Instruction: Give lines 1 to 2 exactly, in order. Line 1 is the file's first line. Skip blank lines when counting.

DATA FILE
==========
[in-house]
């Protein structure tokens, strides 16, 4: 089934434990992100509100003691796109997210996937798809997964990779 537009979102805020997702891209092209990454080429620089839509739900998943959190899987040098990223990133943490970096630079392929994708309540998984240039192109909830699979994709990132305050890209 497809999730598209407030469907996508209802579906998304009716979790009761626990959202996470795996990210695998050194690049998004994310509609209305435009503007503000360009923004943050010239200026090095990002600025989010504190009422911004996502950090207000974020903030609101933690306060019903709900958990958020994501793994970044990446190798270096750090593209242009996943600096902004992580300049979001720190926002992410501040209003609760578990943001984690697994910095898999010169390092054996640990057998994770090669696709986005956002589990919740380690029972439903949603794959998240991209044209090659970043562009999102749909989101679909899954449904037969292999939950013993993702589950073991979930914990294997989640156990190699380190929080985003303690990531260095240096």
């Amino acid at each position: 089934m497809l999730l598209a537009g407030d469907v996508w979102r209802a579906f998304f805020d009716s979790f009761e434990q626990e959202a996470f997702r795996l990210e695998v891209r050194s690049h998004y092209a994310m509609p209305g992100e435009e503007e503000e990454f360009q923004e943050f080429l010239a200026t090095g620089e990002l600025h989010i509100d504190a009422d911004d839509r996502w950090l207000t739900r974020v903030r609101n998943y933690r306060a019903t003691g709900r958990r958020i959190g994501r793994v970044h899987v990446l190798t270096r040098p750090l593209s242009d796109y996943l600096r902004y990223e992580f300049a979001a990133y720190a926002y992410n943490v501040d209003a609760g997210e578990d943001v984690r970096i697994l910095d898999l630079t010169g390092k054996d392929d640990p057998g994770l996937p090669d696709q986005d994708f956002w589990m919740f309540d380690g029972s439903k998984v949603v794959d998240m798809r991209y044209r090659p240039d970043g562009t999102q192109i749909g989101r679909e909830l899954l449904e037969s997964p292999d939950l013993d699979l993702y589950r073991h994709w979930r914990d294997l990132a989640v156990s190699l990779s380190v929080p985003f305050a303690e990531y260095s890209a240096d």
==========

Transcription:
[in-house]
């Protein structure tokens, strides 16, 4: 089934434990992100509100003691796109997210996937798809997964990779 537009979102805020997702891209092209990454080429620089839509739900998943959190899987040098990223990133943490970096630079392929994708309540998984240039192109909830699979994709990132305050890209 497809999730598209407030469907996508209802579906998304009716979790009761626990959202996470795996990210695998050194690049998004994310509609209305435009503007503000360009923004943050010239200026090095990002600025989010504190009422911004996502950090207000974020903030609101933690306060019903709900958990958020994501793994970044990446190798270096750090593209242009996943600096902004992580300049979001720190926002992410501040209003609760578990943001984690697994910095898999010169390092054996640990057998994770090669696709986005956002589990919740380690029972439903949603794959998240991209044209090659970043562009999102749909989101679909899954449904037969292999939950013993993702589950073991979930914990294997989640156990190699380190929080985003303690990531260095240096």